Following that, we carefully review possible keynote speakers that embody our theme of that year and have a good amount of energy to help kick start our event.Superpower Tee Our 2015 keynote speakers were Alan Karns and Gleck Williams, the field placement director and assistant director at Mercyhurst University who were the epitome of our vision for keynote speakers. During their presentation, “We Teach, What’s Your Superpower?”, our recital hall was filled with positive energy. Fellow students were motivated and were able to fill their teacher toolboxes with tips and strategies.

Next on our to-do list, is to find speakers for the three general sessions. Each of our session is 50 minutes long followed by a 10 minute break in between. We look for speakers with diverse backgrounds, concentrations and experiences to fulfill a variety of needs and also to embody our education department’s tagline, “Teach. Anyone. Anywhere.” In addition to teachers, we welcome principals, administrators, professors, and researchers that have made an impact in education to speak at our event. In 2015, we had 14 presenters with diverse backgrounds present at our event.

Speaker1After securing speakers, we talk to the necessary school personnel in order to reserve classrooms, the recital hall, and order refreshments for the event. After these fundamental tasks are completed, the hardcore preparation begins. The Alpha Beta Pi chapter counselors are in constant communication with the speakers discussing biography information, the topic/title of their presentation, making the brochure for advertising, and fulfilling any necessary accommodations the speakers may have. Meanwhile, the Alpha Beta Pi chapter officers are heading committees that prepare gifts for our speakers, a packet of information for each attendee, preparing fliers for the event and registration, greeting speakers, and handing out gifts while the expo is underway.

The schedule of our day begins with registration and breakfast at 7:45 a.m. and gives participants, speakers, and faculty an opportunity to mingle before the start of the Expo. Then, everyone files into the recital hall for the Keynote address that takes place from 8:15 a.m. until 8:50 a.m. After energizing attendees and giving them a taste of what is to come, students have a moment to grab another refreshment on the way to their first session.Each student has a customized itinerary of their choosing. This allows our students to maximize their time at our Expo. At 9:50 a.m., our first session concludes and students have another opportunity to get a breakfast snack and refreshment and attend the second session. Our final session begins at 11:00 a.m. and lasts until 11:50 a.m. At the start of this final session, we encourage students to fill out the feedback forms and to drop them in a box on their way out.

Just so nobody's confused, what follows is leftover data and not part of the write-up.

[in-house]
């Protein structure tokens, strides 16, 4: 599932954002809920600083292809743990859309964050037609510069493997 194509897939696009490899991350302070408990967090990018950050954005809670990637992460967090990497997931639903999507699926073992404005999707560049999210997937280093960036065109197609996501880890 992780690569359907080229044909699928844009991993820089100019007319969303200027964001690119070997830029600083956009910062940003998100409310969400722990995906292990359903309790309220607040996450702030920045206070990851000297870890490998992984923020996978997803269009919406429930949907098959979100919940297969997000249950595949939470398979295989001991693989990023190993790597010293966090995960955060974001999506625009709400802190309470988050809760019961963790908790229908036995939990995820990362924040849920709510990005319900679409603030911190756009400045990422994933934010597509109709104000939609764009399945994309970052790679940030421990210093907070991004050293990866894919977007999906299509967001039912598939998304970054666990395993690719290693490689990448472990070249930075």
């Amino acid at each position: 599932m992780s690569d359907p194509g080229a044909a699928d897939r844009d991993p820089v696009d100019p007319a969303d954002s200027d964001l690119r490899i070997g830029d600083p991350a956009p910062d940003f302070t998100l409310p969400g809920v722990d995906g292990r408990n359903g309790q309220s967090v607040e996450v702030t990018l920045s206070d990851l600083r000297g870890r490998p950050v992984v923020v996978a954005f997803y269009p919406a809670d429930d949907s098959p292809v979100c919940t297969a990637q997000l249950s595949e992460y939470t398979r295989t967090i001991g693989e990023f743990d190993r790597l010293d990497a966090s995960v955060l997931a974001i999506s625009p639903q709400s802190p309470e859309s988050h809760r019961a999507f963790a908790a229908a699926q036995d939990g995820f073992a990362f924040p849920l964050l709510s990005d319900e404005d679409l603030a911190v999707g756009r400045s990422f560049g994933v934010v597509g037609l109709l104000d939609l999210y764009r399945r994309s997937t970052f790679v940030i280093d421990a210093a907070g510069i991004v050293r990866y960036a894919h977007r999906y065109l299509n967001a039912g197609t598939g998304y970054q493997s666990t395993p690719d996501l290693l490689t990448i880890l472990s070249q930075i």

Though the expo concludes at 11:50 a.m., our chapter’s president and associate counselor meet a few days after to go over the feedback forms, type up a list of general suggestions, and choose a theme for the following year to be approved by the counselor and fellow officers.

Although the expo takes a large amount of time, dedication and commitment from our KDP chapter, reading feedback forms from students and being at an event with so much energy makes every moment invested into expo preparation completely worth it!

Use2Co-author Kaleigh Ruggiero is a senior at Mercyhurst University and currently the president of the Alpha Beta Pi chapter. Jessica Pepe is a graduate student at Mercyhurst University and currently the associate counselor for the Alpha Beta Pi chapter.